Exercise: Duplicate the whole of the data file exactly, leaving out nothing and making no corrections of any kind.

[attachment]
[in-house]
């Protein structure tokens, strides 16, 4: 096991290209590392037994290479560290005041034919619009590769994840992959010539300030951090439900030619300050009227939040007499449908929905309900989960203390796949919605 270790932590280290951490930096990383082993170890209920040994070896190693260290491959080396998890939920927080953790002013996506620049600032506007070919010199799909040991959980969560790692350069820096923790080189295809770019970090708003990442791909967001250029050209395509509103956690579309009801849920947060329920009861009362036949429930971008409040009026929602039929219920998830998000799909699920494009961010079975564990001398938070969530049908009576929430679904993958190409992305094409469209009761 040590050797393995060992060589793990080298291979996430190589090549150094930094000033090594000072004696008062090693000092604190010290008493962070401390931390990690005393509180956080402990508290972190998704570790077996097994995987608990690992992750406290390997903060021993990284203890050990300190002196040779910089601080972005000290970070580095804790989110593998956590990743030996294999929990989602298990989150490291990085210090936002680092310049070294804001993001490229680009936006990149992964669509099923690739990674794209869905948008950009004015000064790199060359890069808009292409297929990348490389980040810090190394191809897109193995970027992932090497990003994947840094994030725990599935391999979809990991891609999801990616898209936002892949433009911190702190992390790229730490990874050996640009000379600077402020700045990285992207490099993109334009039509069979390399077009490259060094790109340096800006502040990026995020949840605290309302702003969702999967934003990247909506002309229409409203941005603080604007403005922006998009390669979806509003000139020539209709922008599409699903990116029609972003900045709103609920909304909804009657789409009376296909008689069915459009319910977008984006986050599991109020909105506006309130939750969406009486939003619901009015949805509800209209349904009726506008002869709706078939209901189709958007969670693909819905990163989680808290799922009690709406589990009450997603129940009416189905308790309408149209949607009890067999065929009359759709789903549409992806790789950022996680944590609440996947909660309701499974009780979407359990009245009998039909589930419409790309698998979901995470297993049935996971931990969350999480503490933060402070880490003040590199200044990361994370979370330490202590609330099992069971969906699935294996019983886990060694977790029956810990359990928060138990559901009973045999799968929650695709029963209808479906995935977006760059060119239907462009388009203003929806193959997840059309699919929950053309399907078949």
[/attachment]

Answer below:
[in-house]
């Protein structure tokens, strides 16, 4: 096991290209590392037994290479560290005041034919619009590769994840992959010539300030951090439900030619300050009227939040007499449908929905309900989960203390796949919605 270790932590280290951490930096990383082993170890209920040994070896190693260290491959080396998890939920927080953790002013996506620049600032506007070919010199799909040991959980969560790692350069820096923790080189295809770019970090708003990442791909967001250029050209395509509103956690579309009801849920947060329920009861009362036949429930971008409040009026929602039929219920998830998000799909699920494009961010079975564990001398938070969530049908009576929430679904993958190409992305094409469209009761 040590050797393995060992060589793990080298291979996430190589090549150094930094000033090594000072004696008062090693000092604190010290008493962070401390931390990690005393509180956080402990508290972190998704570790077996097994995987608990690992992750406290390997903060021993990284203890050990300190002196040779910089601080972005000290970070580095804790989110593998956590990743030996294999929990989602298990989150490291990085210090936002680092310049070294804001993001490229680009936006990149992964669509099923690739990674794209869905948008950009004015000064790199060359890069808009292409297929990348490389980040810090190394191809897109193995970027992932090497990003994947840094994030725990599935391999979809990991891609999801990616898209936002892949433009911190702190992390790229730490990874050996640009000379600077402020700045990285992207490099993109334009039509069979390399077009490259060094790109340096800006502040990026995020949840605290309302702003969702999967934003990247909506002309229409409203941005603080604007403005922006998009390669979806509003000139020539209709922008599409699903990116029609972003900045709103609920909304909804009657789409009376296909008689069915459009319910977008984006986050599991109020909105506006309130939750969406009486939003619901009015949805509800209209349904009726506008002869709706078939209901189709958007969670693909819905990163989680808290799922009690709406589990009450997603129940009416189905308790309408149209949607009890067999065929009359759709789903549409992806790789950022996680944590609440996947909660309701499974009780979407359990009245009998039909589930419409790309698998979901995470297993049935996971931990969350999480503490933060402070880490003040590199200044990361994370979370330490202590609330099992069971969906699935294996019983886990060694977790029956810990359990928060138990559901009973045999799968929650695709029963209808479906995935977006760059060119239907462009388009203003929806193959997840059309699919929950053309399907078949």